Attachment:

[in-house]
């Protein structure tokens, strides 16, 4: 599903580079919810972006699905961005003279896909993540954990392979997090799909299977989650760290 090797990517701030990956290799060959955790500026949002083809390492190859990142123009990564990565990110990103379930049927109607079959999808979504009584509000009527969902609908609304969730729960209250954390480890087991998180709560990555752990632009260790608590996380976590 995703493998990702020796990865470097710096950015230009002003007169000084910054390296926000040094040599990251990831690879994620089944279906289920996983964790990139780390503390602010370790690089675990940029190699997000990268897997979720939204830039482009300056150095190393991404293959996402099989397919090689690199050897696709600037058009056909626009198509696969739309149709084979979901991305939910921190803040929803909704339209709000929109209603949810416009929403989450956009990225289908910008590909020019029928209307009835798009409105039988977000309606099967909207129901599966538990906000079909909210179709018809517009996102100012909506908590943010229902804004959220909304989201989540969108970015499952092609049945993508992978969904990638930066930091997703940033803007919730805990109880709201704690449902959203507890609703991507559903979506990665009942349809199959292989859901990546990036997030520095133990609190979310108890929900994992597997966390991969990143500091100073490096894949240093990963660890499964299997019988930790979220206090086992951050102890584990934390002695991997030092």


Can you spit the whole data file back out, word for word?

[in-house]
């Protein structure tokens, strides 16, 4: 599903580079919810972006699905961005003279896909993540954990392979997090799909299977989650760290 090797990517701030990956290799060959955790500026949002083809390492190859990142123009990564990565990110990103379930049927109607079959999808979504009584509000009527969902609908609304969730729960209250954390480890087991998180709560990555752990632009260790608590996380976590 995703493998990702020796990865470097710096950015230009002003007169000084910054390296926000040094040599990251990831690879994620089944279906289920996983964790990139780390503390602010370790690089675990940029190699997000990268897997979720939204830039482009300056150095190393991404293959996402099989397919090689690199050897696709600037058009056909626009198509696969739309149709084979979901991305939910921190803040929803909704339209709000929109209603949810416009929403989450956009990225289908910008590909020019029928209307009835798009409105039988977000309606099967909207129901599966538990906000079909909210179709018809517009996102100012909506908590943010229902804004959220909304989201989540969108970015499952092609049945993508992978969904990638930066930091997703940033803007919730805990109880709201704690449902959203507890609703991507559903979506990665009942349809199959292989859901990546990036997030520095133990609190979310108890929900994992597997966390991969990143500091100073490096894949240093990963660890499964299997019988930790979220206090086992951050102890584990934390002695991997030092």